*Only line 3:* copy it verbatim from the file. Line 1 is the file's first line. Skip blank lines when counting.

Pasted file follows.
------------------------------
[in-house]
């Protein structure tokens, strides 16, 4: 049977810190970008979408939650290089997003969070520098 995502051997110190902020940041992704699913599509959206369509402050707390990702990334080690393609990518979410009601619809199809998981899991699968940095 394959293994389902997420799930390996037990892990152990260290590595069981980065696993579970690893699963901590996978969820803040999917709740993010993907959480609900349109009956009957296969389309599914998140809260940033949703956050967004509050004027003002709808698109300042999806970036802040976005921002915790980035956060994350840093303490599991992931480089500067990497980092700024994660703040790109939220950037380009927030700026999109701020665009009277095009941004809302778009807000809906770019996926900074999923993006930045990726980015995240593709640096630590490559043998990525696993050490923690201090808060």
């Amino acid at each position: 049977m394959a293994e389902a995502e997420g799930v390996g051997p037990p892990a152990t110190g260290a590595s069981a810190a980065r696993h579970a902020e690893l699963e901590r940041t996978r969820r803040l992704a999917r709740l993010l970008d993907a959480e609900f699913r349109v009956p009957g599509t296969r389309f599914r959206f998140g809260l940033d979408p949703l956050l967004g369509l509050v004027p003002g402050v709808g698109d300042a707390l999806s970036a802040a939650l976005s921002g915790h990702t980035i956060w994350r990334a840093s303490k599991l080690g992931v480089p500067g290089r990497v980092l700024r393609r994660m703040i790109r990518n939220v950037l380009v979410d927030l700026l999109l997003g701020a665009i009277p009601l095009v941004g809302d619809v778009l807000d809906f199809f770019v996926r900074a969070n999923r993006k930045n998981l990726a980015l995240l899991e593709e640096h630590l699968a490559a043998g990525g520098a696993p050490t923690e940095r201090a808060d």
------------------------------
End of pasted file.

């Amino acid at each position: 049977m394959a293994e389902a995502e997420g799930v390996g051997p037990p892990a152990t110190g260290a590595s069981a810190a980065r696993h579970a902020e690893l699963e901590r940041t996978r969820r803040l992704a999917r709740l993010l970008d993907a959480e609900f699913r349109v009956p009957g599509t296969r389309f599914r959206f998140g809260l940033d979408p949703l956050l967004g369509l509050v004027p003002g402050v709808g698109d300042a707390l999806s970036a802040a939650l976005s921002g915790h990702t980035i956060w994350r990334a840093s303490k599991l080690g992931v480089p500067g290089r990497v980092l700024r393609r994660m703040i790109r990518n939220v950037l380009v979410d927030l700026l999109l997003g701020a665009i009277p009601l095009v941004g809302d619809v778009l807000d809906f199809f770019v996926r900074a969070n999923r993006k930045n998981l990726a980015l995240l899991e593709e640096h630590l699968a490559a043998g990525g520098a696993p050490t923690e940095r201090a808060d």